When you’re at home, you have a choice of charging your EV with solar power, or you can draw on a mix of fuels from the New England grid, which includes lots of natural gas, nuclear power, large-scale hydro and even a bit of coal.  (There’s more on New England’s fuel mix at the end of this post.)  Assuming you have access to a garage with a basic 110-volt wall outlet, you can easily install a Level 1 charger that draws on the grid to fully recharge an EV battery in up to 24 hours.

A Level 2 charger typically cuts home charging times to eight hours or less.  You’ll need to spend $250-$400 to have an electrician install a dedicated 240-volt line, if you don’t have one already, and another $300-$600 to mount the charger inside your garage.  Don’t forget that heated garage spaces do a better job of recharging EV batteries when temperatures fall below freezing.  All in, installation of a Level 2 charger may approach $2,000.  Check for state and local incentives before buying and having a charger installed.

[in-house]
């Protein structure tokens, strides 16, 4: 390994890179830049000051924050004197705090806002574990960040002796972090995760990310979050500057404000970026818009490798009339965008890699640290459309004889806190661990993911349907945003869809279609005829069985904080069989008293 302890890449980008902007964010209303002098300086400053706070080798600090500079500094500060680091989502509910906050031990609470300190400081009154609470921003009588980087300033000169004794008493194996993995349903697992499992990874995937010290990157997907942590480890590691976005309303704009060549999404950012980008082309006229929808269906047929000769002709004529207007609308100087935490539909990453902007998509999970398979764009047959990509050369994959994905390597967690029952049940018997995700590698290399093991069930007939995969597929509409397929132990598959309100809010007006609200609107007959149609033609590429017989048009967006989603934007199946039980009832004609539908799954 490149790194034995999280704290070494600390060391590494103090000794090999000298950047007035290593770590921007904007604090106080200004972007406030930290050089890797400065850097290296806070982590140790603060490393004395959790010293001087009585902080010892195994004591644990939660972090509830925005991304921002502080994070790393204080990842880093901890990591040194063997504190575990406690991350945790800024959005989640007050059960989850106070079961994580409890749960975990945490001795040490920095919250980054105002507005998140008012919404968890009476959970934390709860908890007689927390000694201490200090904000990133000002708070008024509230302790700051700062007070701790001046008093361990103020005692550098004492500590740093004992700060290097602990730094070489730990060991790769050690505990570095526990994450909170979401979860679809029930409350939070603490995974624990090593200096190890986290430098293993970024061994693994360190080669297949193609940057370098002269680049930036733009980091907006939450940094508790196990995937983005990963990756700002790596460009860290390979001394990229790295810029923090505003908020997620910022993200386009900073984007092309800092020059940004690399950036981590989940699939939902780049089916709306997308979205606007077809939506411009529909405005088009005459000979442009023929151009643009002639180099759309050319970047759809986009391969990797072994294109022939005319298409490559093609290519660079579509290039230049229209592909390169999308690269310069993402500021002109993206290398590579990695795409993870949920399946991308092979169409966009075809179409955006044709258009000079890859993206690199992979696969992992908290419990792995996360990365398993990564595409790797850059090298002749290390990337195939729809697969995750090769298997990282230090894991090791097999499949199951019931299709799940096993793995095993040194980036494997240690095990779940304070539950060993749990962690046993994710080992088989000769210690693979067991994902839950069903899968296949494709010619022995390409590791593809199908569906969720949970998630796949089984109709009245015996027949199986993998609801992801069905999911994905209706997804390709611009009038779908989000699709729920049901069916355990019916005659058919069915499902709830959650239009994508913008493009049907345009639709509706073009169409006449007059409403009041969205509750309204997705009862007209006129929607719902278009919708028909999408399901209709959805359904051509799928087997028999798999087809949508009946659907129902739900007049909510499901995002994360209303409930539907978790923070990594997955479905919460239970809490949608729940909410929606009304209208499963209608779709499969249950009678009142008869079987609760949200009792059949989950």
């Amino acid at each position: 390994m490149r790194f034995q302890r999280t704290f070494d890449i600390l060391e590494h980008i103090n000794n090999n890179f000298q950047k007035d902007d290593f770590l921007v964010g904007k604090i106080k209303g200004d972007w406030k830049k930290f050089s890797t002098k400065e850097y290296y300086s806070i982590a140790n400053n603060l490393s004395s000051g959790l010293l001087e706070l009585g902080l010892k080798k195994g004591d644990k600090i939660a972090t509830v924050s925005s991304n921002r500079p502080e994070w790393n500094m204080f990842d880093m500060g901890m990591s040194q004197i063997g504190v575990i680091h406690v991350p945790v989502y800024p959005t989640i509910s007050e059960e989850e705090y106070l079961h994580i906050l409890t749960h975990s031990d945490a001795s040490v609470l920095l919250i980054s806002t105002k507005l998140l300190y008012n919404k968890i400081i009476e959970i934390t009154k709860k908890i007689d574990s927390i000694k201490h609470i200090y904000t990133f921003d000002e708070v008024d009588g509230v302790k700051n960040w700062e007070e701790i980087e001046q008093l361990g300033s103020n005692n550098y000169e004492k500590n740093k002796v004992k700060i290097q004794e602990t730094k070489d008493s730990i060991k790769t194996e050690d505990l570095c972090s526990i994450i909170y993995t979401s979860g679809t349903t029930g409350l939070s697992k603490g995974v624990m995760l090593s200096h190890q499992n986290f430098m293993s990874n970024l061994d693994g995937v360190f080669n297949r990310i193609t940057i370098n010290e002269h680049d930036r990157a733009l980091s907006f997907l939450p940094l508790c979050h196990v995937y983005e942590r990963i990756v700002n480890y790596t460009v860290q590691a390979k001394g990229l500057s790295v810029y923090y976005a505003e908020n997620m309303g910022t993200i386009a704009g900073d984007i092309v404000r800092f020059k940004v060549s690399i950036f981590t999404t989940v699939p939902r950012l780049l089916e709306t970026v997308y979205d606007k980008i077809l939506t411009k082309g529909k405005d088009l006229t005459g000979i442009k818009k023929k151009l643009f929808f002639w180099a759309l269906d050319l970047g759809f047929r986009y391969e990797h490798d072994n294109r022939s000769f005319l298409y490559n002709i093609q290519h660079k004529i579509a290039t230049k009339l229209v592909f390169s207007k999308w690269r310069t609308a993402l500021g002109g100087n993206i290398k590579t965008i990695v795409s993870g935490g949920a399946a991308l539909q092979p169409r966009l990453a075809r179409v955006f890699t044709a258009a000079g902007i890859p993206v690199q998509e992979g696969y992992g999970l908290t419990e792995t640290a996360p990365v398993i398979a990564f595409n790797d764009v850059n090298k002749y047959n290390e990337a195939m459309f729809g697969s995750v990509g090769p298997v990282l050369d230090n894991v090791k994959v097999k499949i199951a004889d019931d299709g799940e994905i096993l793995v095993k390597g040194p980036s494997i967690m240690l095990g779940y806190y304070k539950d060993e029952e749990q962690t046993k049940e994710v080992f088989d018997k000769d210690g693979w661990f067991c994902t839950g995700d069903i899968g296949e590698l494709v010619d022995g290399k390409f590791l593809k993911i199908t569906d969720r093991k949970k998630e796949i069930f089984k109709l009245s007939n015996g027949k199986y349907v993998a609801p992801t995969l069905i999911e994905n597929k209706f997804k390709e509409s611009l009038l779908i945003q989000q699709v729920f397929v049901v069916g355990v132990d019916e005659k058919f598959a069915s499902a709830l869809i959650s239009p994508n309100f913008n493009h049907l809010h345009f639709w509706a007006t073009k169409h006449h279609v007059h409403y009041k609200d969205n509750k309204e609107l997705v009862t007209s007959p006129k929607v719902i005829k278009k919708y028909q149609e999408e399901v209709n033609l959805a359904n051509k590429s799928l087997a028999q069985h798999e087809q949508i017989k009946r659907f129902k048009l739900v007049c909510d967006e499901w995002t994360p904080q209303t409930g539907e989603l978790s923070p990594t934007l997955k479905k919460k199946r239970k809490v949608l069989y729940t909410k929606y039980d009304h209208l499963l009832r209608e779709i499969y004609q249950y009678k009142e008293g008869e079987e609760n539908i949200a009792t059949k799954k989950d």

And most important, this electric vehicle supply equipment (EVSE) qualifies for a 26% federal tax credit if it’s tied to a home solar power installation.

Options for Charging on the Road

Public charging stations in parts of northern New England are few and far between.  But new ones are coming on fast – in lots of shapes, sizes, and pricing configurations.  While some charging stations are still free, these are often Level 1 chargers that have the slowest battery recharge times.  The public charging stations shown in the table below (for illustrative purposes) are faster Level 2 chargers, which are commonly found at business centers, shopping malls, municipal parking lots and near some highway rest areas.